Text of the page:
Challenge your own abilities
Since the online Sword course launched earlier this year, many people have issued me with the usual whatsapp challenges - blades at sunset sort of thing. This not only amuses me, but reminds me of the number of people that still believe traditional martial arts are about ferocity, notions of winning or superiority of technique or style. As many teachers far more capable than I have said: The idea behind all martial arts is not to defeat an opponent, but to challenge your own abilities.
The 2 types of Sword Practitioners
In the field of Tai Chi, this ideology has been keenly embraced by those wishing to focus on the softer, gentler and more harmonious practices of the art. When the time comes to begin sword study, these people physically recoil as though they were attendees at the Court of Transylvania and had been presented with tray of roasted garlic (yum, yum) or someone had opened a curtain and a ray of sunlight had struck their anaemic faces. To these people, just the thought of wielding a metal blade in the air is tantamount to publicly declaring violence as a principle to live by.
But there are others: The whatsapp duelists. Those that salivate over the use of any weapons and see them as essential tools in their arsenal for 21st century living. They collect things like exotic instruments of torture, stuffed wombats and hoard such nonsense on shelves in their underground bunkers, just next to their cans of long-life beans, survivalist manuals, camouflage pyjamas and maps for which countries they will rule the world once democracy has been finally reversed..
But for the rest of us, is there a saner perspective that nestles somewhere between the passive deferrers and the gnashing long-life milk reactionaries?
What are the goals of Tai Chi Sword Practice?
If we put turn down the arguments of those obsessed with invincibility and superiority, and instead listen to our humble inner voice, we will hear a quiet breath and little else. As the Taoists state: Once the rage has gone, the edges blunted from overuse, then the instruments become useless.
In sword classes, we start with blunt edges. We make no mistake that what we do will not count on the battlefield. Those delusions are for others to dream. We don't learn how to wield the weapon in order to slice flesh, study means of amputation, or develop a skill in stabbing. These are not only anachronistic goals,, but dubious ones in which to invest our precious time. So for what purpose do we practice the art of pointy objects?
We may only be using our swords for slicing hard cheese or, in the case of my blunt practice swords - dancing under the night sky as I perform Rhinoceros Gazes at the Moon or Green Dragon Emerges from the Lake. But these activities still have value. For this light-weight nimble sword was always a metaphor for cutting away the veil of illusion that hangs before our eyes. And what better time than right now, to be able to wield such a weapon? A weapon that teaches a coordination of mind and body, a balance of weight and purpose, a focus on breath and harmony that many of the empty hand Tai Chi forms lack. I believe this is related to the concept of "Swing and Momentum" that is seen in certain Yang styles.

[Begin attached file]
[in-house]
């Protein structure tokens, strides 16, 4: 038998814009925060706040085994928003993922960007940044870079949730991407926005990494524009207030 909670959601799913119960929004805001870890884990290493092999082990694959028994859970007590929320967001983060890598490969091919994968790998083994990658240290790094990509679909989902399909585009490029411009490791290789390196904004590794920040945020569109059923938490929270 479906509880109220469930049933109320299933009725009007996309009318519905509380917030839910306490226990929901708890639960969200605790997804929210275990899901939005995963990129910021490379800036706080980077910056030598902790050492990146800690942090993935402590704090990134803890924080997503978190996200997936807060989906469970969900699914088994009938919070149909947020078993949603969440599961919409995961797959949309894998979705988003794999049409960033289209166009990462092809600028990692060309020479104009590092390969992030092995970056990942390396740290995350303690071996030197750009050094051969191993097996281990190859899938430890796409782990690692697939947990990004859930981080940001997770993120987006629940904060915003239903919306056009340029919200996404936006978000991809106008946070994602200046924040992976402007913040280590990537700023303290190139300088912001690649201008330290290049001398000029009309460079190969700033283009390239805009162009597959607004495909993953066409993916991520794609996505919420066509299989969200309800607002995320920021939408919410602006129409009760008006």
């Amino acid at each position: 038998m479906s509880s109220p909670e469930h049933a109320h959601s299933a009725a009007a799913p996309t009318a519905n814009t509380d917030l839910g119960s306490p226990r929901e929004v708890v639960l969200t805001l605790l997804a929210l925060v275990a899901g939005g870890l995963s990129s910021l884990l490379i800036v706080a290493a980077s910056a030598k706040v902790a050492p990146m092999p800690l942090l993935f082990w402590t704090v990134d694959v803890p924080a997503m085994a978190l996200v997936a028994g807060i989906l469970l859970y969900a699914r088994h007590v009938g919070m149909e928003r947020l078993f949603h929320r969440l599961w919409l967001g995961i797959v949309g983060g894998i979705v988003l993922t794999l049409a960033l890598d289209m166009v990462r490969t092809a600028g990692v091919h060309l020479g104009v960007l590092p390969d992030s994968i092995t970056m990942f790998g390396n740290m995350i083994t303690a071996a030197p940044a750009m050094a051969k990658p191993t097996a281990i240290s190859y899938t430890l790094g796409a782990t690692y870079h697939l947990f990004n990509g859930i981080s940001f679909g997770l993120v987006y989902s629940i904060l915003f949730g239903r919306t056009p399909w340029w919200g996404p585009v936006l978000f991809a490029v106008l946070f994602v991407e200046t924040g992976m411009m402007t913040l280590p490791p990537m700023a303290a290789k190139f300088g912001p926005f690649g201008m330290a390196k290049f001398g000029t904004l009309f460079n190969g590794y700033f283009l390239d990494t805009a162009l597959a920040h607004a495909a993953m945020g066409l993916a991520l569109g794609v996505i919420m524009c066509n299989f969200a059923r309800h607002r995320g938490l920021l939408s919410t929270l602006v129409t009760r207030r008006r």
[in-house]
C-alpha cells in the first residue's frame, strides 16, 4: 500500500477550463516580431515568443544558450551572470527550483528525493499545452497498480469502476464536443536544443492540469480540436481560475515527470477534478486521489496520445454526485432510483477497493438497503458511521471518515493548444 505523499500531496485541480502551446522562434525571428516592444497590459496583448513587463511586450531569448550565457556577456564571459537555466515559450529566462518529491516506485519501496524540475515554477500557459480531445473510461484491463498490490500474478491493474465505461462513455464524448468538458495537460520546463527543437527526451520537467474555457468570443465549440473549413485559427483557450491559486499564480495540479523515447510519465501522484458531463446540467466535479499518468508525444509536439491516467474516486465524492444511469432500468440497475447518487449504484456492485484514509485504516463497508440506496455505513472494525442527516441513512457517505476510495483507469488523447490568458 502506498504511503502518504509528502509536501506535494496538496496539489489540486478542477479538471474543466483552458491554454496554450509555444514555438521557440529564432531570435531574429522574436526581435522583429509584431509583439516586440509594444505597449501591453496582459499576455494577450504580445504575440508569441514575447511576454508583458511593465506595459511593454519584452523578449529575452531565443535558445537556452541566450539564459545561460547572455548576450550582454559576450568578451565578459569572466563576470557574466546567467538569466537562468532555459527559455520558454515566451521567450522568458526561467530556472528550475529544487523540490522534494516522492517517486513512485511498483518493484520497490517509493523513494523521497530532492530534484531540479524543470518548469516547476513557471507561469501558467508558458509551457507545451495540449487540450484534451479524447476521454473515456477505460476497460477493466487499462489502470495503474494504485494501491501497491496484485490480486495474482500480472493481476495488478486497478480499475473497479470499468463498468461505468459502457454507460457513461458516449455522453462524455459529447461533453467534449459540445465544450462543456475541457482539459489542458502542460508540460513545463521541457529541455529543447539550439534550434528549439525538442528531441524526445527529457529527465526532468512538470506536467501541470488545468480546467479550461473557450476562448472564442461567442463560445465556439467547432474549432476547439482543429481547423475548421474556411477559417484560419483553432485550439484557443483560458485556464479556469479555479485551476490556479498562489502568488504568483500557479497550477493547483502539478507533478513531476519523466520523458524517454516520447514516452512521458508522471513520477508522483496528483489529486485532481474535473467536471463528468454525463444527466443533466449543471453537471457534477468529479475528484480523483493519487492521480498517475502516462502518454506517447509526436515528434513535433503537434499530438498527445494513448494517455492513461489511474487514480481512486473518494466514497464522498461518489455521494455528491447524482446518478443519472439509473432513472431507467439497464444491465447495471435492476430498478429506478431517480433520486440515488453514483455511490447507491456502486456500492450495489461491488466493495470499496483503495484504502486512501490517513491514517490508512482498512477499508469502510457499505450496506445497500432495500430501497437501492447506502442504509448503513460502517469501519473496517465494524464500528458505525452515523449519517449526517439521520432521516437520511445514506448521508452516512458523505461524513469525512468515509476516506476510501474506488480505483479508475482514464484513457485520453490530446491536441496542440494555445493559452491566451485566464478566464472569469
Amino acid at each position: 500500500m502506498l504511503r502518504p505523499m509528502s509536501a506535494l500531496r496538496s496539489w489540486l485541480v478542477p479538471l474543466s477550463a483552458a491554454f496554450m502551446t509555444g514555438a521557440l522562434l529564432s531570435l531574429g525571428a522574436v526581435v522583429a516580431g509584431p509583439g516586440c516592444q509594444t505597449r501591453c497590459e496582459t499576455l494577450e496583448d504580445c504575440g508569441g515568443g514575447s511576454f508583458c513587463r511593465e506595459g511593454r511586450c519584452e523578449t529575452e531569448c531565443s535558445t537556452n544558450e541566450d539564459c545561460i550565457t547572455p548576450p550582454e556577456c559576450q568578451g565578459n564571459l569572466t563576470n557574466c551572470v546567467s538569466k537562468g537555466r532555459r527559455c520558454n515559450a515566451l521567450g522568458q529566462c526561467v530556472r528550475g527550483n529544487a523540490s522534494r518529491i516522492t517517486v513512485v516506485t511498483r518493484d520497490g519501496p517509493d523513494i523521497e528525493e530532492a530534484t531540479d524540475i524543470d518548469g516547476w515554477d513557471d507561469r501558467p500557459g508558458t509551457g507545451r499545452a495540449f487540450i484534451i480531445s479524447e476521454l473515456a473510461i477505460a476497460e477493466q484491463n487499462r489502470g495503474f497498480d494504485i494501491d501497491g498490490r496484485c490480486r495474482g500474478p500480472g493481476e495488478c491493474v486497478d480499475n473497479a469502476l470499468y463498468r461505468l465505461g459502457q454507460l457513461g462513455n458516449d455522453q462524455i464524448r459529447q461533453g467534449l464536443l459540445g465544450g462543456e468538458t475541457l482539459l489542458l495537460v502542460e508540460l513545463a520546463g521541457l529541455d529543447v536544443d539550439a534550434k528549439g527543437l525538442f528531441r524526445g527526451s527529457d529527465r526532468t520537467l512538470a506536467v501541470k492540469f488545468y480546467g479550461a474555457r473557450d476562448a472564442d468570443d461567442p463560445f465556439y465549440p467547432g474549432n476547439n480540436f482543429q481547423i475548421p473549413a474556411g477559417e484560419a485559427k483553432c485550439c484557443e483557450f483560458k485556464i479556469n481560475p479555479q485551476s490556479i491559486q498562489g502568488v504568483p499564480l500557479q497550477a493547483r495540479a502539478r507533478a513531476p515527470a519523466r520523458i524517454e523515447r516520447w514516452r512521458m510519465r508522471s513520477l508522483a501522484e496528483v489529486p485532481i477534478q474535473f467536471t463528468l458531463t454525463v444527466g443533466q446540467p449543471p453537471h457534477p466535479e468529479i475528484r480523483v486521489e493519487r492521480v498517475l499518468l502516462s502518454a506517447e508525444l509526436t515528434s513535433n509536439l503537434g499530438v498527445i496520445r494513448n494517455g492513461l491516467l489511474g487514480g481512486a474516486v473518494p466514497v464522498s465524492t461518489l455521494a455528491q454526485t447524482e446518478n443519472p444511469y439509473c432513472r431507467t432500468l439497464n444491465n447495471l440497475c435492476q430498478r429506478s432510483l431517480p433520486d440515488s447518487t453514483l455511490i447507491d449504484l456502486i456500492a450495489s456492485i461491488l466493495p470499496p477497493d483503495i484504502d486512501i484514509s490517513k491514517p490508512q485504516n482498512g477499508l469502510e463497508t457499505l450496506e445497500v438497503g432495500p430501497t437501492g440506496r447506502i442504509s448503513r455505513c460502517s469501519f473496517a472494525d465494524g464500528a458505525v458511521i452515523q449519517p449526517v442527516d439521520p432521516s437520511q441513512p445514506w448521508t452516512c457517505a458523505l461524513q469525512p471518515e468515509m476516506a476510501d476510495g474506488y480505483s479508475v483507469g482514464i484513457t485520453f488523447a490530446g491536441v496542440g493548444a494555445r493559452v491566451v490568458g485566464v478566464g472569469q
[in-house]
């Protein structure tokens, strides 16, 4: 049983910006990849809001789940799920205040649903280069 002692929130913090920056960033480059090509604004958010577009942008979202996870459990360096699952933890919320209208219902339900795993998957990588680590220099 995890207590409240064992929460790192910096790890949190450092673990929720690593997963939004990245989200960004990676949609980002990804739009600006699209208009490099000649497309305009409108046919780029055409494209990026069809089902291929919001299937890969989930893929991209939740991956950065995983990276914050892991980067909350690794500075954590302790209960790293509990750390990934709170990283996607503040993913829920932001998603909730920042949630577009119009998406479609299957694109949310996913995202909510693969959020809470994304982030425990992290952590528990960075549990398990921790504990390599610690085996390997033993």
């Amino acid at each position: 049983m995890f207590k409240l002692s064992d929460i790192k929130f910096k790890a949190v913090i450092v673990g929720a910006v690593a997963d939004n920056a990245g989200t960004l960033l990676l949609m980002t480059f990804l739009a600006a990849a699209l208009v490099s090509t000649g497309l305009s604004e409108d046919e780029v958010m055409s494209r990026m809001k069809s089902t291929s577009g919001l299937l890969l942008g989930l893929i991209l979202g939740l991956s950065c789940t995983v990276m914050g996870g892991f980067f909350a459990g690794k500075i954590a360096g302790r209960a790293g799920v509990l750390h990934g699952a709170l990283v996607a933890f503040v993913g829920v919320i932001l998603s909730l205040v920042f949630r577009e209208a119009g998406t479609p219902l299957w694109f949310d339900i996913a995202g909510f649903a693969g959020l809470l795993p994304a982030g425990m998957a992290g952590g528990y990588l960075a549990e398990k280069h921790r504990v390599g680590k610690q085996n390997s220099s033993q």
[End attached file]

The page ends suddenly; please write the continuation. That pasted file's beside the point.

Swing and Momentum in Tai Chi Sword Practice
This notion of swing and momentum refers to a way in which energy is employed in the body. Now, before you get carried away with notions of golden beams of light projected from the Dan Tien down into the blade (please keep such images for the movies) I'm referring to the bone, muscle and ligament structure that impels us forward and back or from side to side in an efficient a way as possible.
Obviously this structural lesson is used in empty hand Tai Chi Forms, but in the Sword, the extra weight and .size of the weapon we wield brings this concept alive.. We very quickly learn that by relaxing and listening to our body, we feel the turn, the transfer of weight, as the shoulder relaxes and the hips move back and forth. It is much more difficult to teach these concepts of feeling and sensation with empty hand stances. It is far easier for students to physically hold and then engage with the ideas when wielding an object in front of them. And that ever-evasive notion of RELAX (Watch the video) in Tai Chi is even easier to accomplish with the sword, for if not, our arms tire quickly, our shoulders ache and and body grows weary.
Practice with a light sword, not a heavy two-handed weighty blade. We practice not as a strength building exercise, but one of muscle memory, focus, attention and accuracy,
Want to develop strength? Go do some push.ups. Want to learn about grace, harmony and learn to cut rhough the veil of nonsense washing over the world? Pick up a Sword.
Find out more about the Tai Chi Sword Practice
Discover how to join the teapotmonk and start Learning Sword here - or browse the videos below or download the guide here.
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